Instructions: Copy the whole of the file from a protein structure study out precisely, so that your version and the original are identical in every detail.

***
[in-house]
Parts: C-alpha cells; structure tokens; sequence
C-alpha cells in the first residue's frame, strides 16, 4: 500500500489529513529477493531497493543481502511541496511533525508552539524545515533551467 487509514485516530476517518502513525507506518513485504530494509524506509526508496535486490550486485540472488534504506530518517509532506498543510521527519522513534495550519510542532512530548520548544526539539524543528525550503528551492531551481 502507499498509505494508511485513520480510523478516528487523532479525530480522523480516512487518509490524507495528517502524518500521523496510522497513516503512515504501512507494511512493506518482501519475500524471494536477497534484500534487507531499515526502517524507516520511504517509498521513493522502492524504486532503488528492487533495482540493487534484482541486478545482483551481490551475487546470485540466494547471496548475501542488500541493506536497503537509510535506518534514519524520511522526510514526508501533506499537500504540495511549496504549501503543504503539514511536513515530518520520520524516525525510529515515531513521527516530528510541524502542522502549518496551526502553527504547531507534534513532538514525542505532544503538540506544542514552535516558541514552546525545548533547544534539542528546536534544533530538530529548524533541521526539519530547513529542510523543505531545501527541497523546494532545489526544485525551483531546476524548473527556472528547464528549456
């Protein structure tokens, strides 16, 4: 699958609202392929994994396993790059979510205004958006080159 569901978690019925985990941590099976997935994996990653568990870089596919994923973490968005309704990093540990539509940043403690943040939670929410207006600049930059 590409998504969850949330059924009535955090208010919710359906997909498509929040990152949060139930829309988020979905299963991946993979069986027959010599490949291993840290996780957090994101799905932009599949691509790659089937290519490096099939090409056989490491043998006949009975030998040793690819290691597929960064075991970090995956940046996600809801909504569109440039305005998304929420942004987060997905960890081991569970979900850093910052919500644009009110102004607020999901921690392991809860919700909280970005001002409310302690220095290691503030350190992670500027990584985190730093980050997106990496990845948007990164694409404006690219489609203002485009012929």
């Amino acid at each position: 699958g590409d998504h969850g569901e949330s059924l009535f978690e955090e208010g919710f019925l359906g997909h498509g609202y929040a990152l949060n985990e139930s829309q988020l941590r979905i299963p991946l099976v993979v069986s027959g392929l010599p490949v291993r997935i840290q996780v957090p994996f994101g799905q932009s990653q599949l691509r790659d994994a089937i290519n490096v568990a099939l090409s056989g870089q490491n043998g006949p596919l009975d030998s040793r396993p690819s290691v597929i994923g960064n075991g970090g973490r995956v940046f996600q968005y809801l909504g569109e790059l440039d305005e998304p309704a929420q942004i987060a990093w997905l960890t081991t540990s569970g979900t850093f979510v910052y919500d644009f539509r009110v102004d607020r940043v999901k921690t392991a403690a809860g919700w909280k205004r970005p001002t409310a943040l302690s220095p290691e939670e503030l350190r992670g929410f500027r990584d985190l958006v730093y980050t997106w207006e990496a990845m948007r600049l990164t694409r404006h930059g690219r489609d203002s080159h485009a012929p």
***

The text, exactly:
[in-house]
Parts: C-alpha cells; structure tokens; sequence
C-alpha cells in the first residue's frame, strides 16, 4: 500500500489529513529477493531497493543481502511541496511533525508552539524545515533551467 487509514485516530476517518502513525507506518513485504530494509524506509526508496535486490550486485540472488534504506530518517509532506498543510521527519522513534495550519510542532512530548520548544526539539524543528525550503528551492531551481 502507499498509505494508511485513520480510523478516528487523532479525530480522523480516512487518509490524507495528517502524518500521523496510522497513516503512515504501512507494511512493506518482501519475500524471494536477497534484500534487507531499515526502517524507516520511504517509498521513493522502492524504486532503488528492487533495482540493487534484482541486478545482483551481490551475487546470485540466494547471496548475501542488500541493506536497503537509510535506518534514519524520511522526510514526508501533506499537500504540495511549496504549501503543504503539514511536513515530518520520520524516525525510529515515531513521527516530528510541524502542522502549518496551526502553527504547531507534534513532538514525542505532544503538540506544542514552535516558541514552546525545548533547544534539542528546536534544533530538530529548524533541521526539519530547513529542510523543505531545501527541497523546494532545489526544485525551483531546476524548473527556472528547464528549456
């Protein structure tokens, strides 16, 4: 699958609202392929994994396993790059979510205004958006080159 569901978690019925985990941590099976997935994996990653568990870089596919994923973490968005309704990093540990539509940043403690943040939670929410207006600049930059 590409998504969850949330059924009535955090208010919710359906997909498509929040990152949060139930829309988020979905299963991946993979069986027959010599490949291993840290996780957090994101799905932009599949691509790659089937290519490096099939090409056989490491043998006949009975030998040793690819290691597929960064075991970090995956940046996600809801909504569109440039305005998304929420942004987060997905960890081991569970979900850093910052919500644009009110102004607020999901921690392991809860919700909280970005001002409310302690220095290691503030350190992670500027990584985190730093980050997106990496990845948007990164694409404006690219489609203002485009012929």
């Amino acid at each position: 699958g590409d998504h969850g569901e949330s059924l009535f978690e955090e208010g919710f019925l359906g997909h498509g609202y929040a990152l949060n985990e139930s829309q988020l941590r979905i299963p991946l099976v993979v069986s027959g392929l010599p490949v291993r997935i840290q996780v957090p994996f994101g799905q932009s990653q599949l691509r790659d994994a089937i290519n490096v568990a099939l090409s056989g870089q490491n043998g006949p596919l009975d030998s040793r396993p690819s290691v597929i994923g960064n075991g970090g973490r995956v940046f996600q968005y809801l909504g569109e790059l440039d305005e998304p309704a929420q942004i987060a990093w997905l960890t081991t540990s569970g979900t850093f979510v910052y919500d644009f539509r009110v102004d607020r940043v999901k921690t392991a403690a809860g919700w909280k205004r970005p001002t409310a943040l302690s220095p290691e939670e503030l350190r992670g929410f500027r990584d985190l958006v730093y980050t997106w207006e990496a990845m948007r600049l990164t694409r404006h930059g690219r489609d203002s080159h485009a012929p």